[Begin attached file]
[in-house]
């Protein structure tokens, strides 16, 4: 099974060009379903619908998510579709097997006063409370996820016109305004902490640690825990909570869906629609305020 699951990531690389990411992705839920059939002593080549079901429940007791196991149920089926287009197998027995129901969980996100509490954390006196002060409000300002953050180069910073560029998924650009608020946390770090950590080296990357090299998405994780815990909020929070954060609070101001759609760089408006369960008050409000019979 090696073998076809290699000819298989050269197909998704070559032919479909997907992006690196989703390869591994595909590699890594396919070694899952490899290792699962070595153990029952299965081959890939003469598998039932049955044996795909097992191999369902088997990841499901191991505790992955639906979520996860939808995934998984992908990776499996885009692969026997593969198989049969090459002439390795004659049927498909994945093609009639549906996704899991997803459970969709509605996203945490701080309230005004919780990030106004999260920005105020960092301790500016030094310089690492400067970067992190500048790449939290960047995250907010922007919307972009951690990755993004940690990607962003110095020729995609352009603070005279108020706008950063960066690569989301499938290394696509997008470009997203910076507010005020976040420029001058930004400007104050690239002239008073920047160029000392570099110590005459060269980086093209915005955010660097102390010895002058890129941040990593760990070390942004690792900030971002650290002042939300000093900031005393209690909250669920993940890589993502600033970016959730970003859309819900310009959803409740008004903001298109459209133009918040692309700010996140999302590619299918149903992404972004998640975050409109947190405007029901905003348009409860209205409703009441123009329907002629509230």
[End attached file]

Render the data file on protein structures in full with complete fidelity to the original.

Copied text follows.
[in-house]
């Protein structure tokens, strides 16, 4: 099974060009379903619908998510579709097997006063409370996820016109305004902490640690825990909570869906629609305020 699951990531690389990411992705839920059939002593080549079901429940007791196991149920089926287009197998027995129901969980996100509490954390006196002060409000300002953050180069910073560029998924650009608020946390770090950590080296990357090299998405994780815990909020929070954060609070101001759609760089408006369960008050409000019979 090696073998076809290699000819298989050269197909998704070559032919479909997907992006690196989703390869591994595909590699890594396919070694899952490899290792699962070595153990029952299965081959890939003469598998039932049955044996795909097992191999369902088997990841499901191991505790992955639906979520996860939808995934998984992908990776499996885009692969026997593969198989049969090459002439390795004659049927498909994945093609009639549906996704899991997803459970969709509605996203945490701080309230005004919780990030106004999260920005105020960092301790500016030094310089690492400067970067992190500048790449939290960047995250907010922007919307972009951690990755993004940690990607962003110095020729995609352009603070005279108020706008950063960066690569989301499938290394696509997008470009997203910076507010005020976040420029001058930004400007104050690239002239008073920047160029000392570099110590005459060269980086093209915005955010660097102390010895002058890129941040990593760990070390942004690792900030971002650290002042939300000093900031005393209690909250669920993940890589993502600033970016959730970003859309819900310009959803409740008004903001298109459209133009918040692309700010996140999302590619299918149903992404972004998640975050409109947190405007029901905003348009409860209205409703009441123009329907002629509230």